The Indian summer monsoon is found to have decreased in intensity, with increased variation of wet and dry spells, over 60 years, says S.Ananthanarayanan.
The last century has seen great changes, and awareness of changes, in world climate. As a subject of great complexity, it takes wide data collection and rigorous statistical analysis to help manage the impact of changing weather conditions. The Indian monsoon affects large numbers of lives and measures to deal with events of heavy downpour or prolonged dry spells would have large economic value.
Scientists Deepti Singh, Michael Tsiang, Bala Rajaratnam and Noah S. Dffenbaugh at Stanford University, report in the journal, Nature Climate Change, that comprehensive statistical analysis of data from 1951 to 2011 reveals falling overall rainfall, with more variable daily rainfall and changes in frequency and intensity of wet and dry spells in the core monsoon region of India. “The observed changes in wet and dry extremes during the monsoon season are relevant for managing climate-related risks, with particular relevance for water resources, agriculture, disaster preparedness and infrastructure planning,” the authors of the paper say.
India receives 85% of annual rainfall during the summer monsoon. Dry spells during critical periods of soil preparation or crop growth, during the monsoon or in the winter crop season, could hence wreck agriculture, which forms the mainstay of employment and sustenance of most Indians, apart from being the base for a large part of its exports. Intense periods of rainfall could similarly lead to disasters, as in the 2005 Mumbai downpour or last year’s flooding in Uttarkhand. With changing conditions, particularly from global warming, climate extremes are likely to intensify. Hence the importance of comprehensive analyses of available data, to identify changing trends and then the underlying factors.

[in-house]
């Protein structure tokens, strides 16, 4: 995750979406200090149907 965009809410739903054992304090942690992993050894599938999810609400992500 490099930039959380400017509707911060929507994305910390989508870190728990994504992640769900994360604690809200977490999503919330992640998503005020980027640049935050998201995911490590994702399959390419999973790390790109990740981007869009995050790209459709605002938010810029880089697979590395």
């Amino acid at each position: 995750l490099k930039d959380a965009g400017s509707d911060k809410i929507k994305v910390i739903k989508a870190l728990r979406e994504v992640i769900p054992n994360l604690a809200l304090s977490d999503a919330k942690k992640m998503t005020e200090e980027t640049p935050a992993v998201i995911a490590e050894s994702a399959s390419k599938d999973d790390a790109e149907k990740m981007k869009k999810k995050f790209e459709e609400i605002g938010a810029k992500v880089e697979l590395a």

It is by analysis of data of temperature, humidity, and wind speed over wide areas that climate trends that were barely discernable have been studied, including the identification of global warming. Former US vice president, Al Gore got the Nobel Peace prize for his work of global warming into facus, but global warming has been studied for over a century. While the Swedish scientist Svante Arrhenius had suggested in 1896 that burning fossil fuels would increase the CO2 content of the atmosphere and lead to warming, it was in the 1930s, by detailed data collection, that it was realized that the United States and the North Atlantic had warmed significantly over the previous fifty years. This was initially dismissed as some mild, natural cycle, but one voice, of an amateur, G S Callendar, said it was the greenhouse effect. During the 1950s, with increased government funding, scientists looked at this idea with better instruments and techniques and in 1960, C D Keeling was able to show, after painstaking measurements, that the warming was due to CO2 build-up, which was increasing every year.